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  • Writer's pictureHarris Brooker

Evening Wildlife Watching Hide Update June 2024


The Badgers have been coming every night to date and the countdown is on for this year’s cubs to appear. Whether they’ll have one, two or three cubs is for the moment a matter of speculation.

In this image there is a Badger next to some logs.
Badger (Photo Credit: Harris Brooker)

Recently one night began with a female Badger appearing before I’d even put the food out and it wasn’t until about an hour later that she came back and a male came in afterwards. One female began to stare in a prolonged way at another that was entering, the growl she made was audible from the microphone inside the hide and we held our breaths thinking it would escalate. They allomarked each other then all of them ran off together - something they tend to do when a fight breaks out or there is a disturbance!

In this image there is a Badger licking peanut butter off a log.
Badger (Photo Credit: Harris Brooker)

On another night we saw a pattern that was in many ways typical, but I hadn’t registered it as so until then. The first female Badger came in, an outlier, that is, one individual that comes before the rest and sometimes has their fill before any others appear. However, on this occasion a male appeared and fed alongside her. She then went away and the male stayed and as the evening went on, another male appeared alongside him.

The guests got to appreciate the size difference between the males and females and then at least three more appeared before the evening came to a close. After a while, most Badgers have fed and will likely go off to feed on worms, which is their way of hydrating themselves, since most of their water comes from their diet. There are several paths carved through the Bilberry that they use to get around and after a while they’ll go back to their setts, sleep during the day, come out when it’s dark and do the same again.

Pine Martens

We had a week of near continuous sightings. Both Pine Martens have now got their chocolatey caramel colouration that makes up their lean summer coat, gone entirely is their winter bushiness. All the sightings from that week were from the female which I thought was interesting considering she would be due to have kits any time now. When she has young it’s not unusual for her to be absent for long periods. Then we had a few nights with no sightings. Then the male was seen one night approaching from the left on the ground, he stood up on his hind legs, surprising everyone with its bipedalism. Then it came to feed on the ground and on the platform before disappearing.

In this image there is a Pine Marten feeding on peanuts and sultanas on a platform.
Pine Marten (Photo Credit: Harris Brooker)

In this image there is a Pine Marten feeding on peanuts and sultanas on a platform.
Pine Marten (Photo Credit: Harris Brooker)

On another night the female returned after a long absence and started feeding. When she’d finished she squatted to urinate, marking the spot as her territory and climbed into the canopy.

Scottish Wildcat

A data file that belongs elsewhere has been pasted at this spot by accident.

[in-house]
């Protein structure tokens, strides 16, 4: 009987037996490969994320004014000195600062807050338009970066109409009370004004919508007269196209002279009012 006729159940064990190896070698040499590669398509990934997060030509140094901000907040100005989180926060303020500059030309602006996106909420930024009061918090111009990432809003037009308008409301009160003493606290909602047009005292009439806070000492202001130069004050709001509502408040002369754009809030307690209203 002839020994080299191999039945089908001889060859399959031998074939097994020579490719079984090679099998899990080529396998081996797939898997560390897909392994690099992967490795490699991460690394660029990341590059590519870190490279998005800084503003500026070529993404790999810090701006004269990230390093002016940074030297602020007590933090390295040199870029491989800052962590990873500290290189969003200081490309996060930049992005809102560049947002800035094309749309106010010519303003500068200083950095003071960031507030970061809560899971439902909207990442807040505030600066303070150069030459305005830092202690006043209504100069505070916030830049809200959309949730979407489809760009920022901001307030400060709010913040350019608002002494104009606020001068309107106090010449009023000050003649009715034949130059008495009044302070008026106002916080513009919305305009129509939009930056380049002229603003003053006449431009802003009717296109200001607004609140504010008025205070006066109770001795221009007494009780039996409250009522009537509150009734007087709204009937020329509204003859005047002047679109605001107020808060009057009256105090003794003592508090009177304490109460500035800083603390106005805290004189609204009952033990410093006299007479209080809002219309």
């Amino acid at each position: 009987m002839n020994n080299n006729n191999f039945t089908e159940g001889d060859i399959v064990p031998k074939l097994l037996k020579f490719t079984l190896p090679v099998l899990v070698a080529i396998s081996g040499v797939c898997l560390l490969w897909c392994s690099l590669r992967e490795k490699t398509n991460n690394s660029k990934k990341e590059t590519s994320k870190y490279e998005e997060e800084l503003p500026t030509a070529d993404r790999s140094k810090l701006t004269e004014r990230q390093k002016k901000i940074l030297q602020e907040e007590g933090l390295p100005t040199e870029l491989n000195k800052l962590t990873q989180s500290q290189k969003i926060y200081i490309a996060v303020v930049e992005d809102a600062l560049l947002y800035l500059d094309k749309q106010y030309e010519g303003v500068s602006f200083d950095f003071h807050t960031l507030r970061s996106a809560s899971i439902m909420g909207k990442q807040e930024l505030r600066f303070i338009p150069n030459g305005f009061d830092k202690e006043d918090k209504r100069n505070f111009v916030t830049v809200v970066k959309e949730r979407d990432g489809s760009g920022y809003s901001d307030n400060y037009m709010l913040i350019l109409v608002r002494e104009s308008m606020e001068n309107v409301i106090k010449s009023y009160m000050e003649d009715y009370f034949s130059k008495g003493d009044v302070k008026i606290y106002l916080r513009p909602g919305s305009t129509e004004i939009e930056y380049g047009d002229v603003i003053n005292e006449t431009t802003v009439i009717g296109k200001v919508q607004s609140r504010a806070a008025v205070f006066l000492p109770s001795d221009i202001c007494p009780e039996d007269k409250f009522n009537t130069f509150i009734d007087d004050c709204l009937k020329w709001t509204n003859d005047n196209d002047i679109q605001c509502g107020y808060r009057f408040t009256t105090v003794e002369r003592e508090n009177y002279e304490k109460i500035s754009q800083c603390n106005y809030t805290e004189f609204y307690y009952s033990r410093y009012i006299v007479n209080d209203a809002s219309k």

The Scottish Wildcat has continued to be a feature. One night it chose to sneak past the Badgers while they were feeding whilst hugging the wall of the hide. On another night it appeared on the right and was first seen on the cameras. Others began to notice it too and it went under the platform, disappeared from view then reappeared at the far left of the hide.

I had my binoculars on the field ahead, expecting it to appear there as it had done before. But when it showed no sign of being there an instinct made me decide to check the garden. I went out and after a while I saw it there sat in a sphinx posture next to a set of stone pillars,

I was able to fetch everyone else and we all enjoyed prolonged views of it.

In this image there is a Scottish Wildcat peering above some grass and Daffodils.
Scottish Wildcat (Photo Credit: Harris Brooker)

In this image there is a Scottish Wildcat on a grassy path.
Scottish Wildcat (Photo Credit: Harris Brooker)

On another night whilst still light we came across it in one of its familiar hiding places. It took me by surprise because although it was a place I was used to seeing him, most of the time it would be gone by the time the guests got there. Not this time. After a while of sitting there he emerged into the open, went down the slope where we could see it next to the Badger Photography Hide. Then after a while it disappeared behind some vegetation and wasn’t seen again. This was all before we even got into the hide! That night there was also Badgers, a Pine Marten, a Bank Vole, Wood Mice and a Red Deer all seen on the same evening. An excellent evening for all!

Other Wildlife

Red Deer and Roe Deer still appear in the field below, now and then we’ve heard the Roe Deer barking. Wood Mice and Bank Voles still scurry around for peanuts. Woodcock still go roding overhead. There are bats that flutter around and even Common Swifts were seen one night flying through the canopy in the same place and manner as the bats.

In this image there is a female Red Deer in a grassy meadow.
Female Red Deer (Photo Credit: Harris Brooker)

We have had Woodpigeons feeding on the peanuts, Blackbirds, Robins, Chaffinches, Blue Tits, Great Tits and Great Spotted Woodpeckers all seen from the hide. The biggest surprise was seeing a pair of Mistle Thrushes in the trees, one of which looked like a young bird that hadn’t yet matured. In the gardens the Twinflower is now at its best and it’s something I enjoy showing the visitors just as we go inside the hide.

If you would like to attend our Evening Wildlife Watching Hide go to: to book your place.

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